Florida is known for being near the top of the list when it comes to foreclosed homes. The unemployment rate may have begun to decline, but foreclosures have not dropped noticeably. The threat of foreclosure looms especially high for those who are still unemployed or struggling to catch up on the bills that piled up during the period of unemployment. One Florida man recently discovered just how real the problem is, even while in the midst of attempting to find an alternative.
The man lost his job, and his house was foreclosed. He attempted to sign a loan modification, but his paperwork was transferred from one mortgage servicing entity to another. One reportedly approved the modification, and the next rejected it -- all apparently based on the same original modification paperwork.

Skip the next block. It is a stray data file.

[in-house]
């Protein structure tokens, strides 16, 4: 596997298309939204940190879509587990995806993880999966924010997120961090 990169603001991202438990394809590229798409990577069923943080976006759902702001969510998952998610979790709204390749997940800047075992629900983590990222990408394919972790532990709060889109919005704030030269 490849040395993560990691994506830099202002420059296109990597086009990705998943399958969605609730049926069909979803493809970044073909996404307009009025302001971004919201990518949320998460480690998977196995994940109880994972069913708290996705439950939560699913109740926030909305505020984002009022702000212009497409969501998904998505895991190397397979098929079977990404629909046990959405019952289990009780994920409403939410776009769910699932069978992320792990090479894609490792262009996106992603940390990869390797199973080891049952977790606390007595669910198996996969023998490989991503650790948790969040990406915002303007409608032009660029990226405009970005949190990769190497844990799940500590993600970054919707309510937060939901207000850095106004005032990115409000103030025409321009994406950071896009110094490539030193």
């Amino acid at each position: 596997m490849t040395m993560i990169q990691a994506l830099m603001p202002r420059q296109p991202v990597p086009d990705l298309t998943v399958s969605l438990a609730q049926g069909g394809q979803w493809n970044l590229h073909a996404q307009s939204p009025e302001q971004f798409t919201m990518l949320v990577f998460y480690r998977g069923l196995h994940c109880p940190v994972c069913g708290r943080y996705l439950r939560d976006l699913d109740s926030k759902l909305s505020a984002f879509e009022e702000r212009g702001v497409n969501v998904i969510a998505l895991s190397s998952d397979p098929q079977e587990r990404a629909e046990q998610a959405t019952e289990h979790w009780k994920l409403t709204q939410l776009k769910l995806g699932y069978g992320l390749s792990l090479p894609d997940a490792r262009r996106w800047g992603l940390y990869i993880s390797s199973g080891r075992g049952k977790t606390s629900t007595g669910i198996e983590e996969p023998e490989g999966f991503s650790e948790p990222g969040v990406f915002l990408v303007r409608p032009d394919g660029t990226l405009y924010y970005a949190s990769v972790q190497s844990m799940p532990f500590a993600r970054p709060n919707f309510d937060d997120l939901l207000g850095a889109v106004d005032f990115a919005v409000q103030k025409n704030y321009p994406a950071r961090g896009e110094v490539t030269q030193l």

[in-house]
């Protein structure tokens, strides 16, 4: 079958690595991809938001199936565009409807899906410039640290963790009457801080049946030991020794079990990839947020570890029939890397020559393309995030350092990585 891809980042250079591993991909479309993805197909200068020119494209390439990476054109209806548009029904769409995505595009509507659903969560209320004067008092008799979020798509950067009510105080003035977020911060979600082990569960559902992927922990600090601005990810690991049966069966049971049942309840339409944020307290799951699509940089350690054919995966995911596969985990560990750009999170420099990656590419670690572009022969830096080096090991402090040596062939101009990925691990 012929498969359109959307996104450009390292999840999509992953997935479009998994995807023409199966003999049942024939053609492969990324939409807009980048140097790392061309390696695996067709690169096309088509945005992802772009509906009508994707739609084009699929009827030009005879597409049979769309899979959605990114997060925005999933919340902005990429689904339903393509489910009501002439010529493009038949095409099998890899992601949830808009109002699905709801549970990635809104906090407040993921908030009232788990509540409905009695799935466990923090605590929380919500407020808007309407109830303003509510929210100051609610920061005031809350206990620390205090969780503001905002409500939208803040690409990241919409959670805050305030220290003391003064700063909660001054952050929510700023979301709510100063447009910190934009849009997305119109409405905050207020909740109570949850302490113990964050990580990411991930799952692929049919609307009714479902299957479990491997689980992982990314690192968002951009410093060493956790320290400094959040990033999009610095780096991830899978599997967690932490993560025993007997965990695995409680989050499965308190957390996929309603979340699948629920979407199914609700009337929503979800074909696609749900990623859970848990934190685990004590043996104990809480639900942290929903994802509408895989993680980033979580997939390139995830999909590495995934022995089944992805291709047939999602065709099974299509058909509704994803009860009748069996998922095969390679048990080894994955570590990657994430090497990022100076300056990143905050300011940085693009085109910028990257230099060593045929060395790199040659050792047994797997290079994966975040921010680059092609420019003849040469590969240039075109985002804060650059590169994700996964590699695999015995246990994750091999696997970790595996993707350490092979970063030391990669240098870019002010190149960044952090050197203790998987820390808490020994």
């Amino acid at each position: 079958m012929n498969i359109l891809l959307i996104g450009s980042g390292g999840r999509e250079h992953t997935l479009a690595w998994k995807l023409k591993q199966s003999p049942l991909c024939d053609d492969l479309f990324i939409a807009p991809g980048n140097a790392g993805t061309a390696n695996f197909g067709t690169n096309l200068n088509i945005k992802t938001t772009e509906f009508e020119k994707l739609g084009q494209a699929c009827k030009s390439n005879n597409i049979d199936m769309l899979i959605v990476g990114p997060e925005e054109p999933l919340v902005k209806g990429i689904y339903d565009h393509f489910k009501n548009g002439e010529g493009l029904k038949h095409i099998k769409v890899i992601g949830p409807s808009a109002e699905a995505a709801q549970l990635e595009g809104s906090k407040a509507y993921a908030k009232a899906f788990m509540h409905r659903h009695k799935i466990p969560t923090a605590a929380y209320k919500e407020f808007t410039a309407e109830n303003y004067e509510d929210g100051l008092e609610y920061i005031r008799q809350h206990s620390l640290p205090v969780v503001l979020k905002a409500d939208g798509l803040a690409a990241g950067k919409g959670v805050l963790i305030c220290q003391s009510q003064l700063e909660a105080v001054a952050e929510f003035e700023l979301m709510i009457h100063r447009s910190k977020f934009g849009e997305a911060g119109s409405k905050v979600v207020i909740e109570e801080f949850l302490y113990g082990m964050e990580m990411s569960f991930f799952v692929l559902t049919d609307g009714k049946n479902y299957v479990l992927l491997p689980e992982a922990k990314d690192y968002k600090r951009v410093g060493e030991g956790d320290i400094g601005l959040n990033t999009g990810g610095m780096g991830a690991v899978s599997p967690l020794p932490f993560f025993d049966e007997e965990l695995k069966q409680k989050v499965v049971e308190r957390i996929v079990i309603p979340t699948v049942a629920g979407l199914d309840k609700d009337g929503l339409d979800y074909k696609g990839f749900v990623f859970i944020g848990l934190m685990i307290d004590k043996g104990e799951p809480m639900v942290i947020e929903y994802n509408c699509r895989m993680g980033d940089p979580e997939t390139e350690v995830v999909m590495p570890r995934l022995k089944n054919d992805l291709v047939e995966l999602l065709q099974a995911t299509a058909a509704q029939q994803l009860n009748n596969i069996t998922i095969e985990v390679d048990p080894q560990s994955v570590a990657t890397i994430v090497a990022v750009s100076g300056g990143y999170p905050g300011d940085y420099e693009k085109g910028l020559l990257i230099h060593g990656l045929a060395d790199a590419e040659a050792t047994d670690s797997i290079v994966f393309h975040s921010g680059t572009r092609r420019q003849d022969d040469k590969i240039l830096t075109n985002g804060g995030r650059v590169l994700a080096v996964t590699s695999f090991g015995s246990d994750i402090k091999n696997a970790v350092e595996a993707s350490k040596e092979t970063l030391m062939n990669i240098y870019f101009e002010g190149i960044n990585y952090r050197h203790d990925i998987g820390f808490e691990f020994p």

Since then, paperwork was lost. The bank stopped responding to calls. An investor purchased the home and offered it to the man, who still considered himself the homeowner, as a rental. The rent costs more than what the man would pay based on the loan modification payment. The man, citing bank fraud, has been pursuing legal action in regard to this matter for years.
In today's economy, many unemployed Florida homeowners are not able to keep up with their monthly mortgage payments. Sometimes, many months pass without them being able to make a single payment. In these types of situations, the homeowners are vulnerable to the threat of foreclosure. Loan modifications or other debt relief alternatives may be an option, but as at least one family experienced, sometimes they are not. Families facing these issues will likely benefit from gaining an understanding of their rights and responsibilities under applicable state and federal laws.
Source: The Palm Beach Post, Desperate North PB man posts video about pending eviction, Kim Miller, Oct. 21, 2013